Andhra Pradesh Chief Minister Jagan Reddy before the 2019 elections had promised to reorganize districts in the state with each Lok Sabha constituency as a base. The government had promised these changes to take effect from March 31st this year. A high-level committee set up for this purpose has not been able to come up with solutions to issues, particularly those related to marking borders of districts. There is hence, a high likelihood of missing the deadline.
The existing 13 districts would be increased to 25 districts. The YCP government later proposed to split the Araku constituency, which is currently spread over four districts, into two new tribal districts. The total count after the reorganization thus would be 26 districts. The high-level committee headed by the Chief Secretary held several rounds of meetings but the committee has not come to a conclusive decision on the district’s reorganization exercise.
The Chief Minister wants the new districts to be created to ensure ease of administration and better accessibility to people. The YCP government considers the present districts to be too large to handle and have become “unwieldy to administer”.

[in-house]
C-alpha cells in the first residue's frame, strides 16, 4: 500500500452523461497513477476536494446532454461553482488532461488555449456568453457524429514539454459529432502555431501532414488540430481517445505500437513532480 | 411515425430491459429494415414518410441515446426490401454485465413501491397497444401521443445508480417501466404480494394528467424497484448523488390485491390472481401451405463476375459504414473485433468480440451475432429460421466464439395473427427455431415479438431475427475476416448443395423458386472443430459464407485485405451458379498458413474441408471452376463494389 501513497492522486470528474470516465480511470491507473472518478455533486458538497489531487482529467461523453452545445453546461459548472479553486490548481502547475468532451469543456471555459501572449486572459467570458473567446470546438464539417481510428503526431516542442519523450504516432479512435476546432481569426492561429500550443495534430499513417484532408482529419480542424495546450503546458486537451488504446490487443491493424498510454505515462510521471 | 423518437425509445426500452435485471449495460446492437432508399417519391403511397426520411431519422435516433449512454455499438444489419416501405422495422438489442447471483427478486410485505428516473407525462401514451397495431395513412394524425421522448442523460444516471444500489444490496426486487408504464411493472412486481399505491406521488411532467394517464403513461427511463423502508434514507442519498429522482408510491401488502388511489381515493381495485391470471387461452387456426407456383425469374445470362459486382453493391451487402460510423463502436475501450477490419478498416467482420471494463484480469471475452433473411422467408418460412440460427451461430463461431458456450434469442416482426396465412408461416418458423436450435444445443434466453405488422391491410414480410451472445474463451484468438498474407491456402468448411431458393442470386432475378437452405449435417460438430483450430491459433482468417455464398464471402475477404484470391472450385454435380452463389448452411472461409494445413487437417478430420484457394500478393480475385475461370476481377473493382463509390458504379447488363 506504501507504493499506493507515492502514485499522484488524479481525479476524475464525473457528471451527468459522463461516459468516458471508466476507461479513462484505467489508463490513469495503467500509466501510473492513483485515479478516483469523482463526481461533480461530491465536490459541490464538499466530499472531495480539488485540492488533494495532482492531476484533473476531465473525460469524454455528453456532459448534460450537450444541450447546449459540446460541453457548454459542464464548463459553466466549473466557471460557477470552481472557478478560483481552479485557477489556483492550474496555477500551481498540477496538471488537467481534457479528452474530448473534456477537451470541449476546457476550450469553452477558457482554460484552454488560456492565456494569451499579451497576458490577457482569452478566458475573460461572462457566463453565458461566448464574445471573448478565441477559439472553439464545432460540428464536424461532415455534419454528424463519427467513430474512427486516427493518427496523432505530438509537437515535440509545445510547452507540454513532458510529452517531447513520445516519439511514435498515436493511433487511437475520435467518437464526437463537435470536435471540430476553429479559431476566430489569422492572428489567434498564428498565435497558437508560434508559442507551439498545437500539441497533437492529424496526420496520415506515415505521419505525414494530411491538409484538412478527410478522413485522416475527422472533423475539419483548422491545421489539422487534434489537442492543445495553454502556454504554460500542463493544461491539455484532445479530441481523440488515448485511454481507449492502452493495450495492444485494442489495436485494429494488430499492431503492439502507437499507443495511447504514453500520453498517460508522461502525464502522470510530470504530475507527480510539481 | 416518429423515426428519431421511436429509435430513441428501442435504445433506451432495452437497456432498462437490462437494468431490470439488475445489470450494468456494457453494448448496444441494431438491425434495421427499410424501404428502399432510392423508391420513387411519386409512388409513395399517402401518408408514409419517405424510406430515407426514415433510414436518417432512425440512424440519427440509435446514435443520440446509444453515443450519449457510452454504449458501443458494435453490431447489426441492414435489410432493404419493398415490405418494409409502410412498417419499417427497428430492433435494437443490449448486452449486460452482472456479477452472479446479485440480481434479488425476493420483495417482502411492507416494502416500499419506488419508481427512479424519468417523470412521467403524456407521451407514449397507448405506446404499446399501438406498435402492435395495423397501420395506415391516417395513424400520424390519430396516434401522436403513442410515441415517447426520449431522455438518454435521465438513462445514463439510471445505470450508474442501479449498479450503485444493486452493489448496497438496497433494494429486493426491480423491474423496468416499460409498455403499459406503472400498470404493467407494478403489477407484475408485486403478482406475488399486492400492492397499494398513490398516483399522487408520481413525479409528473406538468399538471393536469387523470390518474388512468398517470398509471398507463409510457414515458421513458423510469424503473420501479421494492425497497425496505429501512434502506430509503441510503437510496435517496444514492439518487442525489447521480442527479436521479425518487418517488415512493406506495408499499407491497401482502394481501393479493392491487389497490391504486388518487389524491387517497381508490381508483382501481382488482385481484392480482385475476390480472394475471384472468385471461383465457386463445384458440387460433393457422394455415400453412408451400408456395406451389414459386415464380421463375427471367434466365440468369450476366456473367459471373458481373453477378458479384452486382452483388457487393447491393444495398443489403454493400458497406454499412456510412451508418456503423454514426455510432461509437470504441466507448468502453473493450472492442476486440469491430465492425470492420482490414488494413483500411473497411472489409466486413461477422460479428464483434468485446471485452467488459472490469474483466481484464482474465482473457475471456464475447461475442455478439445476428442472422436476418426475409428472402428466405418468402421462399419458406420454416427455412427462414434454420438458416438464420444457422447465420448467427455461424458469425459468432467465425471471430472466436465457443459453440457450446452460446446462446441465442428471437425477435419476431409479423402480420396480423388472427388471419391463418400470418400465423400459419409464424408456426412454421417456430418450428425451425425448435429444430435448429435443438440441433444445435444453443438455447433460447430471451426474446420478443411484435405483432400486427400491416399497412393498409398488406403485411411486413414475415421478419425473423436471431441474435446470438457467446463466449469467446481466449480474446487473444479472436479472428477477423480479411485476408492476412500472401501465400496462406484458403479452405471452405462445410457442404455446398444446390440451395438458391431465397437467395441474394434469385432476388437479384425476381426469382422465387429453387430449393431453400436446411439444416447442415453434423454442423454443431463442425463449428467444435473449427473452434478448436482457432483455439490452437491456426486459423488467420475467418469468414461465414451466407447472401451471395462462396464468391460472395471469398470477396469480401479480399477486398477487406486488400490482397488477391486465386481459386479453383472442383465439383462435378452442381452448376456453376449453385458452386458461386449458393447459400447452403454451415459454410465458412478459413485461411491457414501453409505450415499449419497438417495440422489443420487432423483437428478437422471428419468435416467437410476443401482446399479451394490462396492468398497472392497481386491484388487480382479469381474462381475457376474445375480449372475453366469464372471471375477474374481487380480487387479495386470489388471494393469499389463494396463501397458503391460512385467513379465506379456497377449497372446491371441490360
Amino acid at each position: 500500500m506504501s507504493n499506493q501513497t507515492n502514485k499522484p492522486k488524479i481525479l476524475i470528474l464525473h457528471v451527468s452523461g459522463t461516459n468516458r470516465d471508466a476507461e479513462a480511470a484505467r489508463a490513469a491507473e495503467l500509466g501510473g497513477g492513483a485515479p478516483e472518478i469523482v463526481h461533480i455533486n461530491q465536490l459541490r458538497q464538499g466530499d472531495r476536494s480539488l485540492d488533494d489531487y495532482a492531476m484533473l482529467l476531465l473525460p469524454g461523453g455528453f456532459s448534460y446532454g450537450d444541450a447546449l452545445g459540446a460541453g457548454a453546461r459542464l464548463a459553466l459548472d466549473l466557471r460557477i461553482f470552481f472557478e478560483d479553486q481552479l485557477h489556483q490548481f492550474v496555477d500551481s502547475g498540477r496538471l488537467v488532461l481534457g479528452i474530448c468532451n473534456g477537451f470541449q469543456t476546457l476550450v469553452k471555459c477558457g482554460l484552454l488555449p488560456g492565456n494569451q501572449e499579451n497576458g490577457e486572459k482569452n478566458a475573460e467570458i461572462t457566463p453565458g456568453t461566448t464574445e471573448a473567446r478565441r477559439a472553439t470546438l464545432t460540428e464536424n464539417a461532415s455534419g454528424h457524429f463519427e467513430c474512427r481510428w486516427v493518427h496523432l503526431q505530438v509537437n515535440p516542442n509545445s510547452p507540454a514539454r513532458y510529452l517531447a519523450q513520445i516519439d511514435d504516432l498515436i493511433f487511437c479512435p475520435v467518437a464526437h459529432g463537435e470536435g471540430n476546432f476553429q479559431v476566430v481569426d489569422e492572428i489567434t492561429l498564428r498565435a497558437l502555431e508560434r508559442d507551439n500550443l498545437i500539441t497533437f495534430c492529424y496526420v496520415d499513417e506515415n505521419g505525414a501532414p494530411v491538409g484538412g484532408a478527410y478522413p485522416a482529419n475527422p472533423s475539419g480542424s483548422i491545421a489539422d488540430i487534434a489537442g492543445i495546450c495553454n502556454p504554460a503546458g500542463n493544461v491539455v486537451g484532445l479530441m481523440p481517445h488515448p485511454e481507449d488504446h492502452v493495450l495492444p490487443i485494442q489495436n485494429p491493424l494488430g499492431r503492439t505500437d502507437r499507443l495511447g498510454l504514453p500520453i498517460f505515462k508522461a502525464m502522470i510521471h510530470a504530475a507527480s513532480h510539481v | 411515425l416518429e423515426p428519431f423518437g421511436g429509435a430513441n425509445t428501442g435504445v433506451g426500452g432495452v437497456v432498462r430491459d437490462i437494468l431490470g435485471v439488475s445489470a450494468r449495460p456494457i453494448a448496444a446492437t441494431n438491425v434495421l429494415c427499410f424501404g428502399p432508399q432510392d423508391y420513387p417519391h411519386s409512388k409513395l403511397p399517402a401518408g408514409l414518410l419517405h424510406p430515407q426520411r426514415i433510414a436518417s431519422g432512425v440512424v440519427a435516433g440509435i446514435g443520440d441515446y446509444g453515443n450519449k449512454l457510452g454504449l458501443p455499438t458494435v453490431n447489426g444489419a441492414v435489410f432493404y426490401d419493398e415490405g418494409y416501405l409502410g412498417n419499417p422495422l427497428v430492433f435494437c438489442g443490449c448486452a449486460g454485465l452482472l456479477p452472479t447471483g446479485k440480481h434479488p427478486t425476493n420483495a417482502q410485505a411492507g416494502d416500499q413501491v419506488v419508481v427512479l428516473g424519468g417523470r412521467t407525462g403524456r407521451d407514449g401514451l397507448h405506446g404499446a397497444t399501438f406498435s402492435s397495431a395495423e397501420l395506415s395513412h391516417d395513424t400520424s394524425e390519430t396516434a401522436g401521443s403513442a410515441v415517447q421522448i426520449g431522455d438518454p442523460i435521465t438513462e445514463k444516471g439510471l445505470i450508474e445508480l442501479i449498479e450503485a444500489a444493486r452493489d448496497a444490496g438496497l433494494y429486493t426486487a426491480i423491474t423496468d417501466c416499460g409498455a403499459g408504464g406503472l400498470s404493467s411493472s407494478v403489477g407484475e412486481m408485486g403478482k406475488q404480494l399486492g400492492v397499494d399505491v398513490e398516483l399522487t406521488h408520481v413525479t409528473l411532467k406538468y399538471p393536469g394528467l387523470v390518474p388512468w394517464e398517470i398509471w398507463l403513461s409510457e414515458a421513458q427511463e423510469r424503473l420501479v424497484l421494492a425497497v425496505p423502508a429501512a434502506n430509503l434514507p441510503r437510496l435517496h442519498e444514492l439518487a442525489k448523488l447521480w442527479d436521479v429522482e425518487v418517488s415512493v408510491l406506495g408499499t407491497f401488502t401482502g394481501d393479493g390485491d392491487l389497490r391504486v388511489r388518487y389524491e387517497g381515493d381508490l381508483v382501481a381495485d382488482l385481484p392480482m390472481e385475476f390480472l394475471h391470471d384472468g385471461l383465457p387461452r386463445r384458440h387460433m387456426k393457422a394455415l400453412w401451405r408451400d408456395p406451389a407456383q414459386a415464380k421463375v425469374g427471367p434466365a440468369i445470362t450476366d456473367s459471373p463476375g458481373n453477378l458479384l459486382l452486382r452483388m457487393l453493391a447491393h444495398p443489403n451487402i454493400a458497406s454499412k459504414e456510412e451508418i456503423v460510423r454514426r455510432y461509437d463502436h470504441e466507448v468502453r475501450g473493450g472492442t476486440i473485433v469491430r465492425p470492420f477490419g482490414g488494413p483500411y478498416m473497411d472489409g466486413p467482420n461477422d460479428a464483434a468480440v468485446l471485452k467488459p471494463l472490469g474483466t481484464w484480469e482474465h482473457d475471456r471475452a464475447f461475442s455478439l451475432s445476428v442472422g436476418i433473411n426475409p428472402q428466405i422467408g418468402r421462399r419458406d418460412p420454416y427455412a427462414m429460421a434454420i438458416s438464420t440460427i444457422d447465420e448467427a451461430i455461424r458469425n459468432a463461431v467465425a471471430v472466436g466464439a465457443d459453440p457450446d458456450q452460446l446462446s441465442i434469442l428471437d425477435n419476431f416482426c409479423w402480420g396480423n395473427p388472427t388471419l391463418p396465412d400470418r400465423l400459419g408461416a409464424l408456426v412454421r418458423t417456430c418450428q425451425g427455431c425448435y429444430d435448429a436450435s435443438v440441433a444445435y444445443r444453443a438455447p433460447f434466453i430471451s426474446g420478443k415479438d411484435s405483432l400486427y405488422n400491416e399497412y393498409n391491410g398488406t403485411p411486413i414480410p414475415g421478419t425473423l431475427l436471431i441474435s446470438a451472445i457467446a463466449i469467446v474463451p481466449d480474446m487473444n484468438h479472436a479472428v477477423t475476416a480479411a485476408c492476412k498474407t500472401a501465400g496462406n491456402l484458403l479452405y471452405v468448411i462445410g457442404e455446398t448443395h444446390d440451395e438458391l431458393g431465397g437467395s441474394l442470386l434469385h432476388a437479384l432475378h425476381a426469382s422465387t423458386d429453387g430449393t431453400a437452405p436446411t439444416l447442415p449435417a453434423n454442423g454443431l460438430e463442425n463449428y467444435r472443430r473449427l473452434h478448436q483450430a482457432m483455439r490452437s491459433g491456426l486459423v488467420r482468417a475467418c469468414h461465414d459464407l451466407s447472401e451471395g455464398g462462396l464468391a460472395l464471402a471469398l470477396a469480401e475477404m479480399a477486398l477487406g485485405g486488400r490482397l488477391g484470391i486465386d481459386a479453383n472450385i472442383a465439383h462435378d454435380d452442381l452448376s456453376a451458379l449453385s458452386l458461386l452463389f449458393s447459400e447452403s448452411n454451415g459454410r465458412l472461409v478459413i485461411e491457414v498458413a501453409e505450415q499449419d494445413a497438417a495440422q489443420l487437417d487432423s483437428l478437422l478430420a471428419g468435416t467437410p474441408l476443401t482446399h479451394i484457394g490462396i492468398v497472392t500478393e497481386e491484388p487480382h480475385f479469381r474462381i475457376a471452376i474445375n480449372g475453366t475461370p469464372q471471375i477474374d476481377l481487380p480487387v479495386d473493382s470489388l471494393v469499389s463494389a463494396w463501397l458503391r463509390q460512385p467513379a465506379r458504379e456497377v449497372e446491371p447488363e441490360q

Despite the government’s apprehension about governing 13 districts, there are real issues with redrawing districts. New districts would require the construction of additional infrastructure such as new office buildings for the new districts. An official in the exercise has also stated that the major problem in demarcation is that there are numerous geographical disparities. There are also issues with resource distribution.
Will Andhra Pradesh be able to sustain the government borrowing more funds given the already dire financial situation of the economy?